Then there’s the ever present football player r… oops, no, I mean ‘italics.’ Italics is a popular choice for read-aloud, as well a fancy italics font. It is a BANE upon the products. The goal is to make life on the DM easier and a hard to read font, that you then italicize, is not easy to read. It’s hard to read. Put the shit in a shaded box or bold it or something, but the emphasis has to be on making it EASY, not more difficult.

Frequent readers will recall that I demand an adventure be easy to run with little prep. AT first glance, the designers “this is quick & easy to prepare” statement would seem to align. Except their definition is different than mine. I have no idea what their definition is, but it’s not quick & easy. The DM text is LONG. Very long. Encounters can be two to three pages long. This does not lend itself well to scanning at the table. It has a very loose, rather than focused, communication style with lots of padding and non-essential detail. A guy stuck in quicksand has been there awhile, we’re told, and his legs are numb and he can’t get out himself. Well no shit. It’s this sort of thing that adds to the text. It does not add gameable detail. It’s justifying the situation, which the adventure should NEVER do. Or, almost never. Whatever. It’s almost never called for.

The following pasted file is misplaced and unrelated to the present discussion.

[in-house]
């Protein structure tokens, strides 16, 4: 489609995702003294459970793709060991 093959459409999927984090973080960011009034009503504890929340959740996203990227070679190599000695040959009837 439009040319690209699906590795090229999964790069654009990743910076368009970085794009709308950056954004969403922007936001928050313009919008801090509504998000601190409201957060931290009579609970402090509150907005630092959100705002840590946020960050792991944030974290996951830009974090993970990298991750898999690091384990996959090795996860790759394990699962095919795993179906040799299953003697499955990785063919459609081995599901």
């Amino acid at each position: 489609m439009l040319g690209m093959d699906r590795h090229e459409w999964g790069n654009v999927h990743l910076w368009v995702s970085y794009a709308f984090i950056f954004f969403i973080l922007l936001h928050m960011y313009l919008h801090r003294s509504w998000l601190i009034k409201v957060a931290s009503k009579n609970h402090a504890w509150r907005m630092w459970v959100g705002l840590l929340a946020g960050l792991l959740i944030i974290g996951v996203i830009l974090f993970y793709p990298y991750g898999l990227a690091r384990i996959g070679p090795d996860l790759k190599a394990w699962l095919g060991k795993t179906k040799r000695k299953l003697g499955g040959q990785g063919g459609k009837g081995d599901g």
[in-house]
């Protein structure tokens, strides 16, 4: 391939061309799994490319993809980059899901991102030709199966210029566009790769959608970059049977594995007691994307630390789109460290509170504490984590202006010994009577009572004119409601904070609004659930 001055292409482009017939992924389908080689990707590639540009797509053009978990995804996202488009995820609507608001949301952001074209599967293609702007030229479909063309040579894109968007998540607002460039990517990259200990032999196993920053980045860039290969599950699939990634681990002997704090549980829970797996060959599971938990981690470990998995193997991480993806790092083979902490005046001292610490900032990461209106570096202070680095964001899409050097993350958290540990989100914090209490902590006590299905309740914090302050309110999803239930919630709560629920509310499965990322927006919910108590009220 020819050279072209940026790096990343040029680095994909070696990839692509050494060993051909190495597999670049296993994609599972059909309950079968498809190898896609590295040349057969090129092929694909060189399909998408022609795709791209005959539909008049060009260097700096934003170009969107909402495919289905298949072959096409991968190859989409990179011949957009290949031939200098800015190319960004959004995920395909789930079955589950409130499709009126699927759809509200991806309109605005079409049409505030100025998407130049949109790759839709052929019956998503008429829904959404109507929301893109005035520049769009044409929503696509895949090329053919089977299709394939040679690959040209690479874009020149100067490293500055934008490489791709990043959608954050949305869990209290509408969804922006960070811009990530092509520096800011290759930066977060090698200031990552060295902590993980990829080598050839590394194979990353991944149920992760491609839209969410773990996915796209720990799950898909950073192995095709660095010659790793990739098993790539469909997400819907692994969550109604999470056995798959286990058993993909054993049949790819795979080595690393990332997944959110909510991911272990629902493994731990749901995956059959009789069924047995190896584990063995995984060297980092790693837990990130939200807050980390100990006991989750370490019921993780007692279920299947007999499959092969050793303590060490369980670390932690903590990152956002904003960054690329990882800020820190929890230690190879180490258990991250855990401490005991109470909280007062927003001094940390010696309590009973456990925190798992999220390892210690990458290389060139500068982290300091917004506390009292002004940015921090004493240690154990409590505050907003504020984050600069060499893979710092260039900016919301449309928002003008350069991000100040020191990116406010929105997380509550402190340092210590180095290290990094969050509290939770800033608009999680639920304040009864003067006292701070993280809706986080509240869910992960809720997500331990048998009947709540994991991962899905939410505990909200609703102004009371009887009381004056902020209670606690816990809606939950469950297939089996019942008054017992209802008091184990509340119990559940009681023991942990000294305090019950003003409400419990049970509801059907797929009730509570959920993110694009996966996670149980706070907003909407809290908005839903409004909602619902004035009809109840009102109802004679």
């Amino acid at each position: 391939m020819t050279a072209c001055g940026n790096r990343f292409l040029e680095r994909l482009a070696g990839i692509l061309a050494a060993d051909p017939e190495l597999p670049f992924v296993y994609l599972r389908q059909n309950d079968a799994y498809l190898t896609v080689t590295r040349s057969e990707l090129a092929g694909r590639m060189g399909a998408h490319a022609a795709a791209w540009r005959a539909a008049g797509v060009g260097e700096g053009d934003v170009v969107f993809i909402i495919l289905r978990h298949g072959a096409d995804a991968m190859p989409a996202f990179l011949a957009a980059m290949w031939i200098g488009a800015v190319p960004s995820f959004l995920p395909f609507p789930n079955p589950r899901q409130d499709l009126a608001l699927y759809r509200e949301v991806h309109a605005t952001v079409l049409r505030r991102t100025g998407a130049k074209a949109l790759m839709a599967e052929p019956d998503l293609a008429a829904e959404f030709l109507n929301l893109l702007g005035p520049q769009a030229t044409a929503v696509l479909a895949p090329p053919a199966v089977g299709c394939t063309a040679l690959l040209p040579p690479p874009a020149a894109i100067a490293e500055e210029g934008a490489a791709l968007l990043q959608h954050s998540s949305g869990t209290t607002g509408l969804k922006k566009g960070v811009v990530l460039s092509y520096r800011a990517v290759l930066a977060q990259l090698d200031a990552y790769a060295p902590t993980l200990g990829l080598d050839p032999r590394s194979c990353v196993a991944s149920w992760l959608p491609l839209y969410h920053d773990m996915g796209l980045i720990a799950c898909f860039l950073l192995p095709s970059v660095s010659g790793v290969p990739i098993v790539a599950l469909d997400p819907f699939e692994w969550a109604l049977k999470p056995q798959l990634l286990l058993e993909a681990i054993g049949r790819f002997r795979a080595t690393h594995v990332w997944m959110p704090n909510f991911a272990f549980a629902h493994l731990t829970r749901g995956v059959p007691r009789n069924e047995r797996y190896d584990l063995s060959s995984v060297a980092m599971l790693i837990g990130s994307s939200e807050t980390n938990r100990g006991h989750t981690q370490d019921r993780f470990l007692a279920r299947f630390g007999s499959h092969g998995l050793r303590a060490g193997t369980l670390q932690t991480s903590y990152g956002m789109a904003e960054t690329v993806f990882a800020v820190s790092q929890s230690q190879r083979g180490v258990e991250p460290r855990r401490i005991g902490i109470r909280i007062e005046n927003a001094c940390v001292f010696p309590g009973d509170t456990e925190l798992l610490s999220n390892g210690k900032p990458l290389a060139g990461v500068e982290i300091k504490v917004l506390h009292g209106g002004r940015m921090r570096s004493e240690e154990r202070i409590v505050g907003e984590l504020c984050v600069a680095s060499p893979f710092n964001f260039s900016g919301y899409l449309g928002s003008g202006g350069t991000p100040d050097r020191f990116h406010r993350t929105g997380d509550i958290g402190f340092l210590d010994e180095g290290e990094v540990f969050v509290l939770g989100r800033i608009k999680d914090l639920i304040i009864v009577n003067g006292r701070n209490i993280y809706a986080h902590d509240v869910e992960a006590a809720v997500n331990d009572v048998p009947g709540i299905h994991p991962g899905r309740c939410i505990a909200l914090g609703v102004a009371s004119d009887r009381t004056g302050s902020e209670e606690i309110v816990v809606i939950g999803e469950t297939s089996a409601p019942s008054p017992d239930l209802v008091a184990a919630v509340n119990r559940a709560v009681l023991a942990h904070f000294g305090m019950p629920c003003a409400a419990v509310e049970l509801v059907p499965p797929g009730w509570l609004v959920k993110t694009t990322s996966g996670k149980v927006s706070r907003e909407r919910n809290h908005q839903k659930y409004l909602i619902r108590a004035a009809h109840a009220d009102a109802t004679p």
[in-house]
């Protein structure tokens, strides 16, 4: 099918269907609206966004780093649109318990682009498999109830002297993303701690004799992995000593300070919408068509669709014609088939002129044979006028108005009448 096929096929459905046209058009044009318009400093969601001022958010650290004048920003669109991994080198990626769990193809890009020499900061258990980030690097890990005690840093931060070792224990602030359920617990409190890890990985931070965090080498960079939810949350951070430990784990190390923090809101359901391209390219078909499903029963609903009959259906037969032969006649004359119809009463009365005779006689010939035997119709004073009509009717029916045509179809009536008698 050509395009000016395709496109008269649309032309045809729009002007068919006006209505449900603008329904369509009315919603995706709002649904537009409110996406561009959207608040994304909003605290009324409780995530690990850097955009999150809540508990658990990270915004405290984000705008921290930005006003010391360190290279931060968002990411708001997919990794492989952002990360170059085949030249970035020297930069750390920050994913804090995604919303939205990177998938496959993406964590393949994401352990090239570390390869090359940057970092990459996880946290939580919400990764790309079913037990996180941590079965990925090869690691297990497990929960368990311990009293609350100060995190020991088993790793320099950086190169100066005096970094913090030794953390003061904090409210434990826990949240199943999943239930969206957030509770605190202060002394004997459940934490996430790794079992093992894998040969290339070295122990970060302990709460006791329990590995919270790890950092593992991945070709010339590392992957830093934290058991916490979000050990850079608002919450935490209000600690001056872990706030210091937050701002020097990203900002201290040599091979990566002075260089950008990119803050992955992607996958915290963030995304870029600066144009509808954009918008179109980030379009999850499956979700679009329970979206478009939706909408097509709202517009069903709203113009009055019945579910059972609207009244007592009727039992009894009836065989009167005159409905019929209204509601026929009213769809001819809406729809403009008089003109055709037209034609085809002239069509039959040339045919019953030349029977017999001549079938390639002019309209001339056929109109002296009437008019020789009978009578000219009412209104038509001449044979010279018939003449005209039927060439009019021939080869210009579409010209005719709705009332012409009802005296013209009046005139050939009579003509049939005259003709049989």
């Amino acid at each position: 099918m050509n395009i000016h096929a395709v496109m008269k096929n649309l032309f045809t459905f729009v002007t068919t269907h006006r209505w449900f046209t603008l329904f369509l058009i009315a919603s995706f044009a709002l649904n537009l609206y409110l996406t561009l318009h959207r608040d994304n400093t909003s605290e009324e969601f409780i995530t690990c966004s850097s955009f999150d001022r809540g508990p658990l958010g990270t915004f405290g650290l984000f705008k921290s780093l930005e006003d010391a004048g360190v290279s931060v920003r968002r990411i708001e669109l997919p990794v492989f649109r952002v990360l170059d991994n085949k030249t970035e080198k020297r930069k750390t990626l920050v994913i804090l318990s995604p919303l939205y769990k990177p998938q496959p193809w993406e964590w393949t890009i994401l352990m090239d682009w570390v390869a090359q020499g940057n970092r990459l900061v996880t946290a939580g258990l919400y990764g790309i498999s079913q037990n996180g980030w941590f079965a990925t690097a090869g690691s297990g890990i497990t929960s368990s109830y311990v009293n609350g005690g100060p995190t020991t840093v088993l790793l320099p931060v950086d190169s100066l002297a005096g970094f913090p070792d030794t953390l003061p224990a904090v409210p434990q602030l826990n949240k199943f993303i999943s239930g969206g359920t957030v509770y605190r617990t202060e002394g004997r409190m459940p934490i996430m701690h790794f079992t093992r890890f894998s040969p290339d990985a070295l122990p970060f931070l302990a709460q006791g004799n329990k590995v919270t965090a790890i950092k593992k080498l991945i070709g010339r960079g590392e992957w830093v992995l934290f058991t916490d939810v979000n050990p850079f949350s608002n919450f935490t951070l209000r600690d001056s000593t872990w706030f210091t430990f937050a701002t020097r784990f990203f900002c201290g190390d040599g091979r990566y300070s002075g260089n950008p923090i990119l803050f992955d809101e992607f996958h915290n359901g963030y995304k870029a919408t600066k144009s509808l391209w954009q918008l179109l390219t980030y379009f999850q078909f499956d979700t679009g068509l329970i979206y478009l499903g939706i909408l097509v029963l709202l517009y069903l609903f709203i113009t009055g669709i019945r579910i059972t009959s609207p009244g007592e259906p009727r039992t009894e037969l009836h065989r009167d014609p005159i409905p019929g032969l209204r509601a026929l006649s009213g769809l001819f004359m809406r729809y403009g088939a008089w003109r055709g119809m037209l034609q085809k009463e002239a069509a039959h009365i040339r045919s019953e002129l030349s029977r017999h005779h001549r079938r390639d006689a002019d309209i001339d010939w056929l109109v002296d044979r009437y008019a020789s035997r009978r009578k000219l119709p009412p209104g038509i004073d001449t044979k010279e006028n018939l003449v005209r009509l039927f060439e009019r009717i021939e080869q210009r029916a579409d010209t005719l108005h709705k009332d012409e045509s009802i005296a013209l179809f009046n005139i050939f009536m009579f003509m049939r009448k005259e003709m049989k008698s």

But, specificity IS needed. At one point early in the adventure a sage relates that a statue was stolen by raiding orcs. It was created by “people of an ancient civilization.” That’s generic and boring. “It was created by the vile Arc-teryx people, long ago dommed by the sun god” is the sort of specificity that adds color to the adventure. Otherwise it’s clear it just a throw away line, the players will recognize that, and not be as invested.

I want to call out an additional thing that is sticking with me. In the initial encounter, when the orcs attack the village, the read aloud emphasizes a cart stuck in between the village gates, keeping them from closing. But, that’s not the first encounter. Instead the party is forced to some orcs battering away at the weaponsmiths door. Everything about the setup says “Close the gates! Free the wagon!” … but then the adventure forces you a different way. Bad design.